Worcester’s hopes of returning to rugby union next season have suffered a blow after a takeover bid was rejected on Friday, while fellow crisis club Wasps were given the green light to feature in the English Championship.
Warriors’ former chief executive Jim O’Toole was leading an attempt to buy cash-strapped Worcester, but his Atlas consortium’s bid has been snubbed by the English Rugby Football Union.
The RFU said it will instead work with Worcester’s administrator Begbies Traynor to enable alternative bids in the hope of preserving professional rugby at Sixways.
Both Worcester, whose debts reached around £30 million ($36 million), and Wasps entered administration in October and were kicked out of the English Premiership as a result.
If approved by the RFU, any new buyers of the clubs would be able to relaunch in the second tier Championship, thereby ensuring their survival as professional entities.
While Wasps have the go-ahead to proceed in the 2023-24 campaign, troubled Worcester face a more uncertain future.
The consortium seeking to buy Wasps will be allowed to seal their deal subject to several conditions being met.
These include financial commitments to ensure that the club remains funded, the lodging of a significant bond and the swift payment of rugby creditors.
However, Worcester’s potential buyers were unwilling to meet the conditions requested of them, including not disposing of the land around the stadium and swift payment of rugby creditors.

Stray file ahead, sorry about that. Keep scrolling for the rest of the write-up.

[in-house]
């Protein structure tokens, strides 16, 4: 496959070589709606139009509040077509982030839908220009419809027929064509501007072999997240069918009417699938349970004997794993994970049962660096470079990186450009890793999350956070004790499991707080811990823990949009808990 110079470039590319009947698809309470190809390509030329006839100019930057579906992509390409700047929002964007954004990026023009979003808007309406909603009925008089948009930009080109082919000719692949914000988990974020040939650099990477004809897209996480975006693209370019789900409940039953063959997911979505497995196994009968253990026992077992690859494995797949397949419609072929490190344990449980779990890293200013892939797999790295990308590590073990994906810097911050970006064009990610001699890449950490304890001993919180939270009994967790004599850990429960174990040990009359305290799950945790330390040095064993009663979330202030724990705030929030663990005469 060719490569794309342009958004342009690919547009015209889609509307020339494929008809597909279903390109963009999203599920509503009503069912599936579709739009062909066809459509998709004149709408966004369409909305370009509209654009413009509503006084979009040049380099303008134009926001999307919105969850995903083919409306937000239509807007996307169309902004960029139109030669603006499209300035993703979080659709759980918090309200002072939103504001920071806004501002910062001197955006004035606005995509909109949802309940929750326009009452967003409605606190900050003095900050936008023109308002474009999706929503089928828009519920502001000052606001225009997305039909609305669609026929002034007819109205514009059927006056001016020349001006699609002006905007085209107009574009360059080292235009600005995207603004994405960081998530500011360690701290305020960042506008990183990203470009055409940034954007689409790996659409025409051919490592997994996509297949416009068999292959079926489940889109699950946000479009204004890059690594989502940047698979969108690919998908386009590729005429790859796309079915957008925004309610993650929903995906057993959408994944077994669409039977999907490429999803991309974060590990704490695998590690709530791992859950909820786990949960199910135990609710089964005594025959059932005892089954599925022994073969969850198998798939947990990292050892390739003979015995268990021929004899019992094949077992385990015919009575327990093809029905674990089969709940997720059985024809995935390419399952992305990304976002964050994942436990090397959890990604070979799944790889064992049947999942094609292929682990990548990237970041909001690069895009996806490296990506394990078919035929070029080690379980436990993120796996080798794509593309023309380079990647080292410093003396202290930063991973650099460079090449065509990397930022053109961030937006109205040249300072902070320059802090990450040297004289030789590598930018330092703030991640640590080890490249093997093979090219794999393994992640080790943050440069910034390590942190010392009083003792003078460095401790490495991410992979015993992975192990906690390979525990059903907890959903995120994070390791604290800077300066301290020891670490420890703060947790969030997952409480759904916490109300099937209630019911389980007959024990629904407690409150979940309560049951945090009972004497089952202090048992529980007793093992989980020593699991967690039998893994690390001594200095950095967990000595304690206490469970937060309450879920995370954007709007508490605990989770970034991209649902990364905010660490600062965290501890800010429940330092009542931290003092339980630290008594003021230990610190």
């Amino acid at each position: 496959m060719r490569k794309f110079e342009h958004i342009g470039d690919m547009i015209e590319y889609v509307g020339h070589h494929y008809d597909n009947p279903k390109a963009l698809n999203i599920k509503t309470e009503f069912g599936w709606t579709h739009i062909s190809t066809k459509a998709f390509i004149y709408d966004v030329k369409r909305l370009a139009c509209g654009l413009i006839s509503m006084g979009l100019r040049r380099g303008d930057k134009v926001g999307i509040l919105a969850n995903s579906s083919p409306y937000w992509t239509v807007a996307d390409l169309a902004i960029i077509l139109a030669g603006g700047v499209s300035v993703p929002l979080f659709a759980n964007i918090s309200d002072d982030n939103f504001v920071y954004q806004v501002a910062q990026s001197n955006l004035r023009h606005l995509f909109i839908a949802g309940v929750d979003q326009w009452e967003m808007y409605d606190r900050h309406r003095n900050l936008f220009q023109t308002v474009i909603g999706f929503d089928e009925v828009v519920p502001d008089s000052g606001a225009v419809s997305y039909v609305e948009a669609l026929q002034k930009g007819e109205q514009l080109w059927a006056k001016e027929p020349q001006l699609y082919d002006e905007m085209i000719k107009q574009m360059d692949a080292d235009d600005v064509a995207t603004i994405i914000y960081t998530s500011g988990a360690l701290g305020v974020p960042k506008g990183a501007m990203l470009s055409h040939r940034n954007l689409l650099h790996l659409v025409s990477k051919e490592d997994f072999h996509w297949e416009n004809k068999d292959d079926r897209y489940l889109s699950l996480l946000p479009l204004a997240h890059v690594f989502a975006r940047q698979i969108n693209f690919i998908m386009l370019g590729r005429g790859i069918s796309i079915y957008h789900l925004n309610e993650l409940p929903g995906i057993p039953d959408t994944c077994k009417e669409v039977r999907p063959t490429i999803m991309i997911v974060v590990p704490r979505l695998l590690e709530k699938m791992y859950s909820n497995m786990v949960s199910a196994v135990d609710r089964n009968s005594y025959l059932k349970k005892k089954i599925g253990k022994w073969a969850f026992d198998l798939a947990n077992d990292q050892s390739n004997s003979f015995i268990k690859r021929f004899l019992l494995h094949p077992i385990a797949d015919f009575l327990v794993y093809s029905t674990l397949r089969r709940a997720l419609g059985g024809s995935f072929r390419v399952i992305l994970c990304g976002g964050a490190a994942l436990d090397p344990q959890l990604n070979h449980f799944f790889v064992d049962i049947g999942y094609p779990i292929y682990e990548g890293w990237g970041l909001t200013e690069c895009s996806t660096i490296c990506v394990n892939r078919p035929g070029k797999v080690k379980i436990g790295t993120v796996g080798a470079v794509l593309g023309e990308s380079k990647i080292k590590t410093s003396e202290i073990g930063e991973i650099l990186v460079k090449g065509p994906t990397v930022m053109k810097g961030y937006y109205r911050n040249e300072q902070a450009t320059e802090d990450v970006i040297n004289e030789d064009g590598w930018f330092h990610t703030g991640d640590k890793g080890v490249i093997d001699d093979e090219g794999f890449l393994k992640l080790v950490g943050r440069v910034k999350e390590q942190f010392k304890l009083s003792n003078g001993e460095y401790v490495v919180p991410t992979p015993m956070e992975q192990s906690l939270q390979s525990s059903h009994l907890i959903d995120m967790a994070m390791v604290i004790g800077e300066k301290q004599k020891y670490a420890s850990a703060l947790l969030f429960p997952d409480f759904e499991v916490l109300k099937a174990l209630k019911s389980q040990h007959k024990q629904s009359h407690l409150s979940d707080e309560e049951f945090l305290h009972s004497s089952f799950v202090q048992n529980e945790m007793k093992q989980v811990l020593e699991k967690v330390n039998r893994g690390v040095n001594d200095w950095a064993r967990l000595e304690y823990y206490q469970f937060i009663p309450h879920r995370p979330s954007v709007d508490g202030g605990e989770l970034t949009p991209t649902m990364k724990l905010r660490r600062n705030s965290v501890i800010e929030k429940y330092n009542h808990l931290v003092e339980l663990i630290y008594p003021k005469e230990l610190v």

“The RFU Board was not satisfied with the information provided, in particular relating to the financial position of the buyer and their ability to continue to fund the club and to deliver on the business plan provided which included significant development at the Sixways site,” an RFU statement said.
“The RFU has not been provided with sufficient evidence of funding. While some information has been provided, this has been only internal P&L information which appears to cover only part of the business of the main shareholder and the RFU was told that no further information could or would be provided.
“The RFU is also concerned by the public statement from the bidders that they are prepared to acquire the site and develop it without a rugby offering.”
Ahead of the RFU decision, Worcester’s prospective owners on Thursday released a statement accusing the governing body of “seeking to impose onerous operational conditions”.
Atlas said the RFU were hindering “any commercial business that is needed to support elite men’s and women’s rugby”.
But RFU chief executive Bill Sweeney insists he had the club’s best interests at heart, saying: “We are prepared to extend the deadlines to explore if an alternative bidder can be found who has the continuation of rugby in Worcester central to its business plan.”
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